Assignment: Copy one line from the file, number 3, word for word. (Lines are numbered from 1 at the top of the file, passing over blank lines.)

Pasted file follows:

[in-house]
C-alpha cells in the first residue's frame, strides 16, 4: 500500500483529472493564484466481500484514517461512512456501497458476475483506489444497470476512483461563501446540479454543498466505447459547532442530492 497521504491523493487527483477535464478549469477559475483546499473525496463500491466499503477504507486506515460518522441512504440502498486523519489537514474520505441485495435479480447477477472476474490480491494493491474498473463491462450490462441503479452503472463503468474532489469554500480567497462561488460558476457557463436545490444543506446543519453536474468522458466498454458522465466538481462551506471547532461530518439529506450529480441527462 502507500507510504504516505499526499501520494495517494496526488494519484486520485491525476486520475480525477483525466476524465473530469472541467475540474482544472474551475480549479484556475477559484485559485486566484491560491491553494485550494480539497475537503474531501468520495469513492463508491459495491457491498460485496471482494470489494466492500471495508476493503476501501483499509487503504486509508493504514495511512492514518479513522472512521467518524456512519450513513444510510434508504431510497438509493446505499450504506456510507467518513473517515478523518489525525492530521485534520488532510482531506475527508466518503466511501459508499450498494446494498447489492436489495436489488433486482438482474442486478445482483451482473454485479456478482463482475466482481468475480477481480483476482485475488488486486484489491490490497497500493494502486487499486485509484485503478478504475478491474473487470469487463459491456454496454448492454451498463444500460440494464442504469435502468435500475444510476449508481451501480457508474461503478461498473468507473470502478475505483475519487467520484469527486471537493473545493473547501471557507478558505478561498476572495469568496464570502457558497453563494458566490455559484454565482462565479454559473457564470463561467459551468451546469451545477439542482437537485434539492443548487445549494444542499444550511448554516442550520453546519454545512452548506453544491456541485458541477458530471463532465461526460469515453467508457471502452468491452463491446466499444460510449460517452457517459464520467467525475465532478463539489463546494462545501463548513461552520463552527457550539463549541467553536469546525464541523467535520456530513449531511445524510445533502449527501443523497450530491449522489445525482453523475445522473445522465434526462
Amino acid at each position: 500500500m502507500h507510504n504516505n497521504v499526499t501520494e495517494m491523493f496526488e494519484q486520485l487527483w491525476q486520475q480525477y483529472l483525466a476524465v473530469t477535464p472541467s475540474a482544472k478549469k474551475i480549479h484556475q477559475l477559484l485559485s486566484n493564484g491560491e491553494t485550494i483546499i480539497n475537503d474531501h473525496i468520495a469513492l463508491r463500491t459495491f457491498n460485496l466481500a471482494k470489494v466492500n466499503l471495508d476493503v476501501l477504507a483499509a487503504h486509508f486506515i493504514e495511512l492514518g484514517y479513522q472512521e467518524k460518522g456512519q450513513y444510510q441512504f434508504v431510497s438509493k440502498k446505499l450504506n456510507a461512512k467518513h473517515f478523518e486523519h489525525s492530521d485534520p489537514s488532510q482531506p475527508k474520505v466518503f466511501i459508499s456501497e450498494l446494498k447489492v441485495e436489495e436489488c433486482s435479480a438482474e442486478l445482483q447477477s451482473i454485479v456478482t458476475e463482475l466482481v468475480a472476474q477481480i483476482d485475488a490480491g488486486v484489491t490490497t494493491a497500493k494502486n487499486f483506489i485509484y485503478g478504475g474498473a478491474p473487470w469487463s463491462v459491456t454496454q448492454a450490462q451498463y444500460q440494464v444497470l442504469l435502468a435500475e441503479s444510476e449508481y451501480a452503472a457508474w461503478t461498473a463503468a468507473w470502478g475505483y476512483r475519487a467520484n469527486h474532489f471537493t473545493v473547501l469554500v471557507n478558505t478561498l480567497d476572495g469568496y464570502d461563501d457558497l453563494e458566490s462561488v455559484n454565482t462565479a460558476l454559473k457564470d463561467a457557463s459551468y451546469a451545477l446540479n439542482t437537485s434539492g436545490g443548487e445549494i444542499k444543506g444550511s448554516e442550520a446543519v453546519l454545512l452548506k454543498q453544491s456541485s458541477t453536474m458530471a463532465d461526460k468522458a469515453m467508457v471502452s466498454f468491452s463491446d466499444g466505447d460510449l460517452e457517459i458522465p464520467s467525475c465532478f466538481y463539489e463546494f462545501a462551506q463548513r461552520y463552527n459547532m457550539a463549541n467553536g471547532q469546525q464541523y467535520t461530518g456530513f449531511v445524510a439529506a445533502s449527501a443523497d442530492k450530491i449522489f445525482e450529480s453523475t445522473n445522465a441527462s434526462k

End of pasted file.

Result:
Amino acid at each position: 500500500m502507500h507510504n504516505n497521504v499526499t501520494e495517494m491523493f496526488e494519484q486520485l487527483w491525476q486520475q480525477y483529472l483525466a476524465v473530469t477535464p472541467s475540474a482544472k478549469k474551475i480549479h484556475q477559475l477559484l485559485s486566484n493564484g491560491e491553494t485550494i483546499i480539497n475537503d474531501h473525496i468520495a469513492l463508491r463500491t459495491f457491498n460485496l466481500a471482494k470489494v466492500n466499503l471495508d476493503v476501501l477504507a483499509a487503504h486509508f486506515i493504514e495511512l492514518g484514517y479513522q472512521e467518524k460518522g456512519q450513513y444510510q441512504f434508504v431510497s438509493k440502498k446505499l450504506n456510507a461512512k467518513h473517515f478523518e486523519h489525525s492530521d485534520p489537514s488532510q482531506p475527508k474520505v466518503f466511501i459508499s456501497e450498494l446494498k447489492v441485495e436489495e436489488c433486482s435479480a438482474e442486478l445482483q447477477s451482473i454485479v456478482t458476475e463482475l466482481v468475480a472476474q477481480i483476482d485475488a490480491g488486486v484489491t490490497t494493491a497500493k494502486n487499486f483506489i485509484y485503478g478504475g474498473a478491474p473487470w469487463s463491462v459491456t454496454q448492454a450490462q451498463y444500460q440494464v444497470l442504469l435502468a435500475e441503479s444510476e449508481y451501480a452503472a457508474w461503478t461498473a463503468a468507473w470502478g475505483y476512483r475519487a467520484n469527486h474532489f471537493t473545493v473547501l469554500v471557507n478558505t478561498l480567497d476572495g469568496y464570502d461563501d457558497l453563494e458566490s462561488v455559484n454565482t462565479a460558476l454559473k457564470d463561467a457557463s459551468y451546469a451545477l446540479n439542482t437537485s434539492g436545490g443548487e445549494i444542499k444543506g444550511s448554516e442550520a446543519v453546519l454545512l452548506k454543498q453544491s456541485s458541477t453536474m458530471a463532465d461526460k468522458a469515453m467508457v471502452s466498454f468491452s463491446d466499444g466505447d460510449l460517452e457517459i458522465p464520467s467525475c465532478f466538481y463539489e463546494f462545501a462551506q463548513r461552520y463552527n459547532m457550539a463549541n467553536g471547532q469546525q464541523y467535520t461530518g456530513f449531511v445524510a439529506a445533502s449527501a443523497d442530492k450530491i449522489f445525482e450529480s453523475t445522473n445522465a441527462s434526462k